Scientific Literacy

Monique Reed monique at bio.tamu.edu
Wed Feb 3 16:20:06 EST 1999


I agree--it would really help to have experts come into the schools to share 
what we know.  My experience with this is that I have volunteered to go to 
local schools to talk about botany, lead field trips, do show and tell with 
unusal plants.  How many times have I been taken up on the offer?  None.  The 
few times a teacher has approached *me* and made room in her lesson plan for 
an activity, it has gone well, the students have been enthusiastic, and 
"something got learned."

I get the impression from friends of mine in elementary through high school 
education that teachers are so hemmed in by lesson plan requirements, time 
constraints, budget limitations, and miscellaneous regulations that there 
isn't a lot of room for creative curriculum.  Only those teachers who really 
fight to go beyond the basic class structure are able to accomplish more than 
traditional coverage of lesson material.  They're told to teach A, B, and C 
because that is on the state assessment exam; the students know they have to 
know only A, B, and C to pass the state assessment exam--and no one thinks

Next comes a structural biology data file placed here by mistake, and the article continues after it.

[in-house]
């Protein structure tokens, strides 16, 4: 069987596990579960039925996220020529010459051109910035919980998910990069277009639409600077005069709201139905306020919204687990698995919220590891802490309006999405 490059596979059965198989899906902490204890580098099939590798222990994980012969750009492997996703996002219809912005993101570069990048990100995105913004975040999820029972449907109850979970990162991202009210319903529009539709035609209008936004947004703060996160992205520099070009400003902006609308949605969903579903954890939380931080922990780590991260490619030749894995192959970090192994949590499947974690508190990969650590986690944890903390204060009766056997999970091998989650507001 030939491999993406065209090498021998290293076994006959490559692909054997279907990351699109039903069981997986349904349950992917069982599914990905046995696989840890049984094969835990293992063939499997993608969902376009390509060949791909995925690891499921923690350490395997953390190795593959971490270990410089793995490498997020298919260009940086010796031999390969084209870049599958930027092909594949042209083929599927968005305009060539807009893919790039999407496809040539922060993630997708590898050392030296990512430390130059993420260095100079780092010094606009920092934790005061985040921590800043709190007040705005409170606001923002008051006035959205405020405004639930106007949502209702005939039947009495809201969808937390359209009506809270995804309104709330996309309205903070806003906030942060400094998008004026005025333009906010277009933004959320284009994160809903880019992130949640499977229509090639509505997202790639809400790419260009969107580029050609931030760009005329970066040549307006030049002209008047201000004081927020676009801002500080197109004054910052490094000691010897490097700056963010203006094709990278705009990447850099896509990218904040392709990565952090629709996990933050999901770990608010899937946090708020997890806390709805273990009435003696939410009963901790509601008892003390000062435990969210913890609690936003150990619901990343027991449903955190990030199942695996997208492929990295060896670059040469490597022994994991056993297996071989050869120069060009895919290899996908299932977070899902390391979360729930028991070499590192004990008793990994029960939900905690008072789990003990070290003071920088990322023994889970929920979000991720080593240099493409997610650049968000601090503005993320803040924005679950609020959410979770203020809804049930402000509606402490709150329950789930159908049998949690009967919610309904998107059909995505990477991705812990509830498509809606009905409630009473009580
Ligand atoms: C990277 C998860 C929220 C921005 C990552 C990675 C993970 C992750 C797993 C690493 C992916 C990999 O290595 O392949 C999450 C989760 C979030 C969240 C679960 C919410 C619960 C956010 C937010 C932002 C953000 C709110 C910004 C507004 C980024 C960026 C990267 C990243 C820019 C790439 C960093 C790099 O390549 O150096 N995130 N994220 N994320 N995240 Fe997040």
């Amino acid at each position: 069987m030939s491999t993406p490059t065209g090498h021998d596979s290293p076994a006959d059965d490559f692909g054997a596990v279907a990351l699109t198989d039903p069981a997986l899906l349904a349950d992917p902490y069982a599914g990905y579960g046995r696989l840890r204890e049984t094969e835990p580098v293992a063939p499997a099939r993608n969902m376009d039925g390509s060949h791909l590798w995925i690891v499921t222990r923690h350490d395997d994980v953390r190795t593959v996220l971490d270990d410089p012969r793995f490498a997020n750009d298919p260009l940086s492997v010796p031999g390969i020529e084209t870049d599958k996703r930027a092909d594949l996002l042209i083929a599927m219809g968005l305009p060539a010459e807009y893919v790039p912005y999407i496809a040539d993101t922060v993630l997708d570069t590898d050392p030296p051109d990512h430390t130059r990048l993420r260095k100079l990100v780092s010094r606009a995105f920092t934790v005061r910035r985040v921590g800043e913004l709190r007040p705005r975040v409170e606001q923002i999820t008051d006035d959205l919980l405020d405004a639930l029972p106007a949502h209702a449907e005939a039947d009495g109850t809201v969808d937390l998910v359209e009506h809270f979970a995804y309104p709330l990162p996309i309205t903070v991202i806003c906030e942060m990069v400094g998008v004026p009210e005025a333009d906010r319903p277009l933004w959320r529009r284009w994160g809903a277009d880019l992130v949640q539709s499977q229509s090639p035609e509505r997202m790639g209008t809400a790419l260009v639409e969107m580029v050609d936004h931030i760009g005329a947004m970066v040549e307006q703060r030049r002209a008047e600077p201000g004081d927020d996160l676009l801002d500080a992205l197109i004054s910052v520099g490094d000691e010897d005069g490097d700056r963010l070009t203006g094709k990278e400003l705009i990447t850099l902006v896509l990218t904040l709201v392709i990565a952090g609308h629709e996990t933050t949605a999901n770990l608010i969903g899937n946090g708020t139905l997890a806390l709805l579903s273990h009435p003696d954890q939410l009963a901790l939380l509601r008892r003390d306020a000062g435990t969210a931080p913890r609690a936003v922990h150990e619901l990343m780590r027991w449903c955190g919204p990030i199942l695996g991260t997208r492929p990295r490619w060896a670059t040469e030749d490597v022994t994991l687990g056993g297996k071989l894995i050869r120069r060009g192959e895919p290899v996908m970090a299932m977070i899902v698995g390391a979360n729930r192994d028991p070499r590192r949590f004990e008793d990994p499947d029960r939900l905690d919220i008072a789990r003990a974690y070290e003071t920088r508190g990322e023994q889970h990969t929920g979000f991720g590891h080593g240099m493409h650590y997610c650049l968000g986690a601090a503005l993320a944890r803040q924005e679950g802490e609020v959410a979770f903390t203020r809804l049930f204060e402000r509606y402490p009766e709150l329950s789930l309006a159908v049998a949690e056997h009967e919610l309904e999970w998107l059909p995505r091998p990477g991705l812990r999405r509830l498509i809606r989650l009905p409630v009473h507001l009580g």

that D, E, and F might be fun, interesting, or useful.

Monique Reed, botanist
Biology Department
Texas A&M University

>I want to thank David Kramer for his thoughtful comments on teaching scientific
>literacy at the elementary school level.  Too few of us have any hands on
>experience with students OR teachers from that level, and we really must adjust
>our expectations according to their generalist approach to teaching.  We are all
>so used to being specialists, and working with High School teachers who are also
>specialists.  One approach to improving science projects and understanding the
>process of science at the elementary school level is to have experts (us) come
>into the schools and work directly with the students and teachers.  This
>approach seems to me to be the most immediate solution and perhaps the most
>direct solution.  Perhaps workshops to train the specialists how to interact
>with 5th graders would be more valuable than workshops where the specialists
>train the generalists how to think like a specialist.



>Bernadette Roche
>Department of Biology
>Loyola College
>4501 N. Charles St. 
>Baltimore, MD 21210
>broche at loyola.edu
>410-617-5591





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